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New Taipei vice mayor denies election plans
Taiwan News, Staff Writer
2014-01-03 02:42 PM
TAIPEI (Taiwan News) – New Taipei City Vice Mayor Hou Yu-ih on Friday denied he had rejoined the ruling Kuomintang only to prepare for a bid in December’s mayoral elections.

Incumbent Eric Liluan Chu is the favorite according to opinion polls, but he has still not announced whether he will run for a second term in the December 6 elections. Speculation has mounted that he wanted to focus on a bid to succeed President Ma Ying-jeou in the early 2016 presidential election instead. There were also possibilities that he would become premier or run for mayor of neighboring Taipei City, reports said.

Hou said he had rejoined the ruling party merely because he approved of its policies in the New Taipei City Government. He compared his decision to the one made by Premier Jiang Yi-huah last year.

In both cases, government officials approved of the work the KMT was doing, so they decided to file membership applications, Hou said. Like many Taiwanese citizens, both were KMT members long ago but let their membership lapse later on. Hou gained an image as being close to the Democratic Progressive Party when he served as national police chief under President Chen Shui-bian.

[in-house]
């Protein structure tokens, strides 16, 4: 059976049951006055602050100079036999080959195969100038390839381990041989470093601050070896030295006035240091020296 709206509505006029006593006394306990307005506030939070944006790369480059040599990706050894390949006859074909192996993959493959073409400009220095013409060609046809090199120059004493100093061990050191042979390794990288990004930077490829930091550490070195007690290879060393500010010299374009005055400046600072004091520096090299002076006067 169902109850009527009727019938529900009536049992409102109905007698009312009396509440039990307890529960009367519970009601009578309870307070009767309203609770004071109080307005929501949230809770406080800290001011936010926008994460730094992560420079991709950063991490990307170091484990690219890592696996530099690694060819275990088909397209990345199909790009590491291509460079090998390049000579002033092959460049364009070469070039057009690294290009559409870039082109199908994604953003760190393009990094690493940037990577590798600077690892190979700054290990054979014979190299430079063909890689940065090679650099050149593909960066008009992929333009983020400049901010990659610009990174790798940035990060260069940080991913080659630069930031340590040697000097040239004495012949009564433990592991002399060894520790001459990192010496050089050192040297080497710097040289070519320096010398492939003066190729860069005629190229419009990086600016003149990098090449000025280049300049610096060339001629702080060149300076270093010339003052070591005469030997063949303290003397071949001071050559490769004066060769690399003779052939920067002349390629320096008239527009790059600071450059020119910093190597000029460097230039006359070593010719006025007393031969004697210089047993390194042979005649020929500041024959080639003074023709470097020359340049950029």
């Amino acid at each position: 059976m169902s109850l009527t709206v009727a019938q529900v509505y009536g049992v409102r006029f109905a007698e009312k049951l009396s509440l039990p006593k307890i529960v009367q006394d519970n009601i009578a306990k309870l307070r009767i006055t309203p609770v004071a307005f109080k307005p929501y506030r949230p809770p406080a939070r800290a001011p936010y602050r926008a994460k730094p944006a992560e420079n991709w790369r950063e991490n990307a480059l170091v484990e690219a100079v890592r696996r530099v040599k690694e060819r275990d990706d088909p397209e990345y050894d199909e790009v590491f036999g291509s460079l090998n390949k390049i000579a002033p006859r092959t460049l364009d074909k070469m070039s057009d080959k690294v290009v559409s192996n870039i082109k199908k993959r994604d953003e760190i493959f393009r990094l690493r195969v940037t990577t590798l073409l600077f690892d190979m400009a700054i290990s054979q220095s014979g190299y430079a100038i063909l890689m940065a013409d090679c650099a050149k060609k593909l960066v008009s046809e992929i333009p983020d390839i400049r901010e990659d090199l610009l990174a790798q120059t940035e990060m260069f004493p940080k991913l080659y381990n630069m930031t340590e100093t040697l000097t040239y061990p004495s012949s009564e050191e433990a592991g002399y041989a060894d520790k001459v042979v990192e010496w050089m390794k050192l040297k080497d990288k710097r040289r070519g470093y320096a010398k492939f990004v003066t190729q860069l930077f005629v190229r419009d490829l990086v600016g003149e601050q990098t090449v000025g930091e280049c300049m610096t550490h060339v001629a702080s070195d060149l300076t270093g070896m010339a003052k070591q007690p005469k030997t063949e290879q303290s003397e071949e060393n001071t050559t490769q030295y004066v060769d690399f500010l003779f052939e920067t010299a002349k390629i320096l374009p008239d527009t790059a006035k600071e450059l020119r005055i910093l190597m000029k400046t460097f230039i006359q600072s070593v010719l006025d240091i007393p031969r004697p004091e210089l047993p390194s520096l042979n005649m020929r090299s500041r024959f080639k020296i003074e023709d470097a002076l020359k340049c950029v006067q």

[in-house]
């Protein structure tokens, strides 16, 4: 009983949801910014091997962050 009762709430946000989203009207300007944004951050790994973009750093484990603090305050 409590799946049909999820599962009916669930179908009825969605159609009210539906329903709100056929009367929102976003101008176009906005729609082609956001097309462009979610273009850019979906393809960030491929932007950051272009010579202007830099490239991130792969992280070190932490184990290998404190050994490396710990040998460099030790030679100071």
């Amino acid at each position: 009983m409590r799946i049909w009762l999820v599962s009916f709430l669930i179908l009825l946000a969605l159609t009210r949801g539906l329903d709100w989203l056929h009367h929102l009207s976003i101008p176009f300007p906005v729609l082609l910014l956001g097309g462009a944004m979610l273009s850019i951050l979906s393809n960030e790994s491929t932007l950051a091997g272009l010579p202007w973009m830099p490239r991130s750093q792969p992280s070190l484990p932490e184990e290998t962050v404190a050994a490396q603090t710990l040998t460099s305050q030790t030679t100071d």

The opposition party chose former Premier Yu Shyi-kun as its candidate for mayor of New Taipei City. Former DPP lawmaker Julian Kuo created a stir earlier in the week by claiming the party’s Central Executive Committee would delay the official confirmation of Yu’s candidacy originally scheduled for January 15 because of his poor performance in the opinion polls. The DPP would try to persuade its chairman, Su Tseng-chang, to run for mayor, a position he already won twice, Kuo said.

Su and the DPP leadership strongly rejected the former lawmaker’s comments, saying they were merely a rumor. Yu had been selected by DPP-organized opinion polls so there was no reason to postpone his confirmation, officials said.

On the KMT side, Interior Minister Lee Hong-yuan has sometimes been named as a candidate if Chu decided not to run. Lee also served as his deputy mayor before Hou joined the city government.

KMT spokesman Yang Wei-chung denied media reports that Ma, who also serves as party chairman, only knew about Hou’s return by reading the newspapers. He knew all along because party membership applications by senior government officials are reported to the chairman, Yang said.

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